Recently in the Extremeophiles and Extreme Environments Category


Microorganisms living underneath the surface of the earth have a total carbon mass of 15 to 23 billion tons, hundreds of times more than that of humans, according to findings announced by the Deep Carbon Observatory and coauthored by UT Professor of Microbiology Karen Lloyd.

In recent years, scientists have engineered bacteria with expanded genetic codes that produce proteins made from a wider range of molecular building blocks, opening up a promising front in protein engineering.

Scientists at The University of Texas at Austin's Marine Science Institute have discovered nearly two dozen new types of microbes, many of which use hydrocarbons such as methane and butane as energy sources to survive and grow.

When rains fell on the arid Atacama Desert, it was reasonable to expect floral blooms to follow. Instead, the water brought death.

A bacterium named Moorella thermoacetica won't work for free. But UC Berkeley researchers have figured out it has an appetite for gold. And in exchange for this special treat, the bacterium has revealed a more efficient path to producing solar fuels through artificial photosynthesis.

The discovery of a microorganism that gives a candy-pink lagoon in central Spain its startling colour is providing new evidence for how life could survive on a high-salt diet on Mars or Europa.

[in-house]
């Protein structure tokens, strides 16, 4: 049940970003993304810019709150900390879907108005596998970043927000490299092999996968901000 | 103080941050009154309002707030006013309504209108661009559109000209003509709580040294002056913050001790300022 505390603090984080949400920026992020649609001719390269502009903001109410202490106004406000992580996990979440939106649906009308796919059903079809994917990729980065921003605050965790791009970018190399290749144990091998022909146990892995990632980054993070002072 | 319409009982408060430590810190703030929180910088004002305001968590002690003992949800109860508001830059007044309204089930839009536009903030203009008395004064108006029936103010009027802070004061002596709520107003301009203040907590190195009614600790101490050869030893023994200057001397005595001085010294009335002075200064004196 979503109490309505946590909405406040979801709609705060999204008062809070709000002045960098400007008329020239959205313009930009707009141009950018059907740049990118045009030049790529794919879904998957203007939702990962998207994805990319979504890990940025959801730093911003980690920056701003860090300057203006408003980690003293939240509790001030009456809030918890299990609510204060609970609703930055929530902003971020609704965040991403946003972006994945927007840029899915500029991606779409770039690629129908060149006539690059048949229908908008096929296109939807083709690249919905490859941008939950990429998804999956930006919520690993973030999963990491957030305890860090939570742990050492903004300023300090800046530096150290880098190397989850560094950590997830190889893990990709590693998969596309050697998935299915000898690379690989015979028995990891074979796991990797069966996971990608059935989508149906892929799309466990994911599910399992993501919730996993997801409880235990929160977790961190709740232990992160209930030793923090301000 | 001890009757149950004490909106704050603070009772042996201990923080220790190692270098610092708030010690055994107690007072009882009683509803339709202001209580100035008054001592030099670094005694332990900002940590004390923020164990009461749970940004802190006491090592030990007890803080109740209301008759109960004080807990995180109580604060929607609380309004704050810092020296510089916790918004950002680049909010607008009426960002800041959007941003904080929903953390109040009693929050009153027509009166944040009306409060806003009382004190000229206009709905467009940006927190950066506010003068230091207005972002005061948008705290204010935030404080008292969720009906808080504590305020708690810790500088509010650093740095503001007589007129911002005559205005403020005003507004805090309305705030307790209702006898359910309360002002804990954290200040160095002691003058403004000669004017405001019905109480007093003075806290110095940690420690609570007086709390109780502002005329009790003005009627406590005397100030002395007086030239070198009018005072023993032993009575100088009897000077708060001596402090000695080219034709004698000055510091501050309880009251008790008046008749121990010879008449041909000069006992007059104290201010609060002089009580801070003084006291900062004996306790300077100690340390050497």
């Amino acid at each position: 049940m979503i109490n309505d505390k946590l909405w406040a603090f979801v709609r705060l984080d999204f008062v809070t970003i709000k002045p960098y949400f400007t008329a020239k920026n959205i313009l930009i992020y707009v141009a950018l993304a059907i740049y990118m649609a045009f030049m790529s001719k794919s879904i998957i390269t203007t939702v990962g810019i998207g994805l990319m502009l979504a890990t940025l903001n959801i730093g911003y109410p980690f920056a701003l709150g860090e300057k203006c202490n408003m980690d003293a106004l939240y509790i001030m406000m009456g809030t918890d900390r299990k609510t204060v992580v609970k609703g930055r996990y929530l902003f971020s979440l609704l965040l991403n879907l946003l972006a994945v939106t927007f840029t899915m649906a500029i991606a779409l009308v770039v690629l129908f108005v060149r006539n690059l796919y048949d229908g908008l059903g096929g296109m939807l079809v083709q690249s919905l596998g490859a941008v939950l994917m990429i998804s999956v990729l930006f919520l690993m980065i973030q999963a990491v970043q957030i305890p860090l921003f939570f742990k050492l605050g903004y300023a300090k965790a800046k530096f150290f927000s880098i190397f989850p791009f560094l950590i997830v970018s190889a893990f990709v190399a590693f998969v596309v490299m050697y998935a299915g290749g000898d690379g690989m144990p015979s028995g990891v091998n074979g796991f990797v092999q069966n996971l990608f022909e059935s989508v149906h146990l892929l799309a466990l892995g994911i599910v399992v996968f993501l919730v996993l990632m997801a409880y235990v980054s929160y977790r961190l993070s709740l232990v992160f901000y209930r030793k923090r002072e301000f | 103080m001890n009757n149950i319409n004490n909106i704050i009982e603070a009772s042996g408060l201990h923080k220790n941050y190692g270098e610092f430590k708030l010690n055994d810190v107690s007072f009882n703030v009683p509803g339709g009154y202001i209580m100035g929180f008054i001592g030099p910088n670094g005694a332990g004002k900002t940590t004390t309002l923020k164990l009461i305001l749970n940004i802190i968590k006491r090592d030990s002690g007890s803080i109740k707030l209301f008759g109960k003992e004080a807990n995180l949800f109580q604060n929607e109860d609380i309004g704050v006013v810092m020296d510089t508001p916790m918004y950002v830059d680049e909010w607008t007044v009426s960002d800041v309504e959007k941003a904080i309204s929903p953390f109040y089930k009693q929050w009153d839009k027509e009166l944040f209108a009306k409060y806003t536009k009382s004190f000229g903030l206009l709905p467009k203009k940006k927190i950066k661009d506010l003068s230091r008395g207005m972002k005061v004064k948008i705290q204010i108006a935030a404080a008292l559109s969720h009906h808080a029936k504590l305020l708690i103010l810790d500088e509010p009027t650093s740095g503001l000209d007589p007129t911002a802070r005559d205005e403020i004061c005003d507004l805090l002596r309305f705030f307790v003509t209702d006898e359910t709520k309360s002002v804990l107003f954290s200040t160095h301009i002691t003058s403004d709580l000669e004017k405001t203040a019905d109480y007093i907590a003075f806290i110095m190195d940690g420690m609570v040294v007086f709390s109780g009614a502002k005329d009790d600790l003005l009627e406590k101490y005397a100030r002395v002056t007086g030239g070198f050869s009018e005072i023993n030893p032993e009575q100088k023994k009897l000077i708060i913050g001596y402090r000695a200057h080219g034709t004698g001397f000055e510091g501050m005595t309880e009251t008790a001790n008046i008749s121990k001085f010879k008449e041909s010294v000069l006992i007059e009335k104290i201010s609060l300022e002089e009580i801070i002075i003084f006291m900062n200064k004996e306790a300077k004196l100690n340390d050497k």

The Danakil Depression in Ethiopia is a spectacular, hostile environment that may resemble conditions encountered on Mars and Titan -- as well as in sites containing nuclear waste.

Could a unique bacterium be nature's microscopic power plant? Scientist Moh El-Naggar and his team think it's possible. They work with the Shewanella oneidensis species of bacteria, one of a group of microbes that essentially "breathe" rocks.

Researchers from MIPT and their colleagues from Research Center Juelich (Germany) and Dmitry Mendeleev University of Chemical Technology of Russia have described a new method for studying microorganisms that can survive in extreme conditions.

High concentrations of heavy metals, like copper and gold, are toxic for most living creatures. This is not the case for the bacterium C. metallidurans, which has found a way to extract valuable trace elements from a compound of heavy metals without poisoning itself.